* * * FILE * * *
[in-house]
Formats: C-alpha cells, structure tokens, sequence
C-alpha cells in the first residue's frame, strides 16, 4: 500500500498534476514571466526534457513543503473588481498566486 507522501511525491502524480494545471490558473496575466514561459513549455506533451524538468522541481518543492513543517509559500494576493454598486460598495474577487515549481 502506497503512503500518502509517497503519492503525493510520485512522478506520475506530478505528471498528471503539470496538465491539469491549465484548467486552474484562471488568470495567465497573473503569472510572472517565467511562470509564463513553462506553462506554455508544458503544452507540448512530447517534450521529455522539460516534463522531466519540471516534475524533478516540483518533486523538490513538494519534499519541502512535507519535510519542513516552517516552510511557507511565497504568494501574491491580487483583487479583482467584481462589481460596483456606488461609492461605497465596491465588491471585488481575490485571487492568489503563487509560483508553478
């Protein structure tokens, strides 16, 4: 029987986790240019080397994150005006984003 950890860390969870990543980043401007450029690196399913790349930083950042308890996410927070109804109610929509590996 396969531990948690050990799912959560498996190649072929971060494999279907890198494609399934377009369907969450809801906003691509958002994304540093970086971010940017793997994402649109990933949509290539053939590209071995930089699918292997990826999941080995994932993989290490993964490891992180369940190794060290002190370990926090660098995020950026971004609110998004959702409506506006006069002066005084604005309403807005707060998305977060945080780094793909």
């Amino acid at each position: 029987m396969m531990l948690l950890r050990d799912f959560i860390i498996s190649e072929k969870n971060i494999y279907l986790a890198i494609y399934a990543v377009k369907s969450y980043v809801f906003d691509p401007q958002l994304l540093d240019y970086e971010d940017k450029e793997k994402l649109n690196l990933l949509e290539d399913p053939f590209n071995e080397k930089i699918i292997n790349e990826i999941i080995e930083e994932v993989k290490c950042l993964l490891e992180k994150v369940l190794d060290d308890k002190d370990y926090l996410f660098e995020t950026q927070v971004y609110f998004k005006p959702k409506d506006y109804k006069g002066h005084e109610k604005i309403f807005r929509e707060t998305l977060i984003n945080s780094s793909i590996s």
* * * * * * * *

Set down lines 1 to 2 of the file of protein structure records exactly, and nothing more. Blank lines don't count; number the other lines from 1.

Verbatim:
[in-house]
Formats: C-alpha cells, structure tokens, sequence